Another important focus on Huguenot Farms is soil health, a factor necessitated by limited access to land for orchards. Six years ago, Joe and Charles initiated an intensive soil health programme to rapidly restore old lands for replanting. Replanting takes place within three months of the old trees being removed.
“We need to plant the soil fairly quickly again. We don’t have time to let it lie fallow because of our small size,” explains Joe.
With this in mind, he and Charles favour soil restoration practices, which include a standard incorporation of 10% by volume of organic material into the soil profile. The organic component comprises 350m³/ ha of dry cow manure mixed with 450m³/ha of plant chips.
This is spread over the soil surface and then delve-ploughed into the soil to a depth of 0,8m with a Caterpillar D8.
Other techniques include the use of an organic root drench containing non-pathogenic bacteria such as Bacillus spp, fungi such as Trichoderma spp, and amino phosphonates to inoculate trees against pathogens and stimulate root growth immediately before planting.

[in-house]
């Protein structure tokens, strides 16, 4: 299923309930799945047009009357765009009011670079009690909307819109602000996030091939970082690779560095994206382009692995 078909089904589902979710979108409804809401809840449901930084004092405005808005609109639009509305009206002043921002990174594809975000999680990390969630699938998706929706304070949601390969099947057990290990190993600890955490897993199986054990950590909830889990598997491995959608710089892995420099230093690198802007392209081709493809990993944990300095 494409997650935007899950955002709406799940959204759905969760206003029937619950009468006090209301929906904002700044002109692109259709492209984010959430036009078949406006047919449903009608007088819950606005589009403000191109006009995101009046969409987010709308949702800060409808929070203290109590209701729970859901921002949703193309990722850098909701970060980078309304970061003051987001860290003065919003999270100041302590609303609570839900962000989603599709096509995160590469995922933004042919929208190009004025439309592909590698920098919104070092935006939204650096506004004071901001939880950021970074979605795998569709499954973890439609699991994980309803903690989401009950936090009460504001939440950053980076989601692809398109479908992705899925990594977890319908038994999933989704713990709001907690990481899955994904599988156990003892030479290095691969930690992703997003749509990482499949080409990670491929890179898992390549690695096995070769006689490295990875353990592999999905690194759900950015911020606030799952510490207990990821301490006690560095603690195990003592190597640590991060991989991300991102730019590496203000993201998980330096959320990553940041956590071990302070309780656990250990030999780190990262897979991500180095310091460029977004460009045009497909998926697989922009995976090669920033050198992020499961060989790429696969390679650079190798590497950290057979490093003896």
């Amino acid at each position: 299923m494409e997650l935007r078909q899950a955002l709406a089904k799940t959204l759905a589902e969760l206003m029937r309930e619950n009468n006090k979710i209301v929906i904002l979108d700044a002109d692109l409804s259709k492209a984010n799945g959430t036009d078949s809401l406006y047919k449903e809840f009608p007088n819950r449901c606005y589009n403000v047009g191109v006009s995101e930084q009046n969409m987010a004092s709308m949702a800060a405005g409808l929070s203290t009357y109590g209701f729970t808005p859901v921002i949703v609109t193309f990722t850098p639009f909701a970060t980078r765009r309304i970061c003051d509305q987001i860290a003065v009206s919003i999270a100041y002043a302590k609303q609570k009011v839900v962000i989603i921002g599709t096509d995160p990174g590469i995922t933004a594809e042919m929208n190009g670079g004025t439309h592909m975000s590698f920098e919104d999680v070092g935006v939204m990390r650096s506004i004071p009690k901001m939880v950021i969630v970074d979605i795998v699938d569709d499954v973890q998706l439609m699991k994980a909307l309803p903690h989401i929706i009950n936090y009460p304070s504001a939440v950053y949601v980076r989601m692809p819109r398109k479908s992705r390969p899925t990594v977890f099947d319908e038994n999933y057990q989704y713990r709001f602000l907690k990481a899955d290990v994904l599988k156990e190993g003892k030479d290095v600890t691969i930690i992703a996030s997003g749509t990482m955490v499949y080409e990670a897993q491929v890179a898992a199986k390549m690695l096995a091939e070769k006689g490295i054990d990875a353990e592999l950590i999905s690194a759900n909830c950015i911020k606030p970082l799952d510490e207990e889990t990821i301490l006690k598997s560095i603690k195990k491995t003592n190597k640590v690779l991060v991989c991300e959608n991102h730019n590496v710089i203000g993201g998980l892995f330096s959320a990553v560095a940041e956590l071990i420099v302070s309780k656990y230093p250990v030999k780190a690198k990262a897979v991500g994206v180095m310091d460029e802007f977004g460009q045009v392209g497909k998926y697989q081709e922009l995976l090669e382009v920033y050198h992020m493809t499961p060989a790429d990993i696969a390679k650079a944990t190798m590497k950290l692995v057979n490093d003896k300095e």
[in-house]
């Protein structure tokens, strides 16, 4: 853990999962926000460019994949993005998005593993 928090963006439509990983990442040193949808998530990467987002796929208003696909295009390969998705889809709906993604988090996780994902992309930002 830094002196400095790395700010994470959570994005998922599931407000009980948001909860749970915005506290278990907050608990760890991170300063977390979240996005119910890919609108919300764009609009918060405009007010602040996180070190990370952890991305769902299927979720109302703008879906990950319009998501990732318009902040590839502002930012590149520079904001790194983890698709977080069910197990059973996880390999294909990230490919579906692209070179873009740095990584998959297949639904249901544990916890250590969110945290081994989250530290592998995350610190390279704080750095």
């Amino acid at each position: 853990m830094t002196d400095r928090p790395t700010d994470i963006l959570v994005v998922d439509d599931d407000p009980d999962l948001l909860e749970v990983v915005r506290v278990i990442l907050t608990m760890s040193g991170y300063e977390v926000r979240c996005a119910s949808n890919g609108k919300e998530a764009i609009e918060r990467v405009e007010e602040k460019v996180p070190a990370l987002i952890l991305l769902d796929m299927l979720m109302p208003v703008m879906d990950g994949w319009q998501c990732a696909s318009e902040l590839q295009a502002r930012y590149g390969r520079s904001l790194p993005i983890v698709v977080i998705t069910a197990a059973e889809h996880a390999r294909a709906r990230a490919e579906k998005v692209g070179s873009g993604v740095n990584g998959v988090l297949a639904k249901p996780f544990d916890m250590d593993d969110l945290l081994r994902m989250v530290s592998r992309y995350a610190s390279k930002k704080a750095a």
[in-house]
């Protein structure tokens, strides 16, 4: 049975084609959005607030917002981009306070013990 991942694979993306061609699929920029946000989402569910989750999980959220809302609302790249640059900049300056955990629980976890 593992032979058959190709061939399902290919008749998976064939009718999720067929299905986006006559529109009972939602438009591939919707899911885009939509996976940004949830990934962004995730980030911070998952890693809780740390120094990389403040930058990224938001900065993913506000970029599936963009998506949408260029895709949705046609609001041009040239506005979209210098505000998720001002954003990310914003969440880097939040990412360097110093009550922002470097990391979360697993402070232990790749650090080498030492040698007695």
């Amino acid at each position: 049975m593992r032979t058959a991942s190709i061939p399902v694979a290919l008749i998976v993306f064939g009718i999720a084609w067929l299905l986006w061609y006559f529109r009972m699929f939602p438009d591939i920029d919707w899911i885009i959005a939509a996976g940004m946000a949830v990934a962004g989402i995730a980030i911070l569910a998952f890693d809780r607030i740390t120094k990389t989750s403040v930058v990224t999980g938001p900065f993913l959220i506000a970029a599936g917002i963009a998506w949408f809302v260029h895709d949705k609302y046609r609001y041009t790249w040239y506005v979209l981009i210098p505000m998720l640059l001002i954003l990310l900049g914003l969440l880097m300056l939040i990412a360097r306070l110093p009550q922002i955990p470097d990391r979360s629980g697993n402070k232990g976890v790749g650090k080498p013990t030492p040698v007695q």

Follow-up treatment is administered through the irrigation system.
Resistant rootstocks are used as an additional defence against soil pathogens in the old soil, and top-quality trees are sourced from registered nurseries.
Joe’s compost factory, which is fed by the dairy, has become a key factor in the operation.
“Across the road, Stephen and Stuart were moving towards feeding the dairy herd a TMR [total mixed ration]. Many more cows were standing in kraals, so we were able to harvest huge amounts of manure,” says Joe.
When the compost is ready, it is applied with a contracted compost spreader. Each orchard receives about 80m³/ ha every two or three years.
“Because of our soil restoration plan prior to planting new orchards, we tend to pay more attention with the compost to the trees planted before the advent of our soil restoration programme to get those soils in better shape,” he explains.
The Ayrshire share
Separate, yet linked to the bigger picture, is the dairy, which comprises a largely Ayrshire herd.
According to dairy manager Stuart, about 550 cows are milked daily in a 40-point rotary parlour. They produce about 285 000ℓ/ month and a high of 10 000ℓ/ day can be attained during seasonal peaks.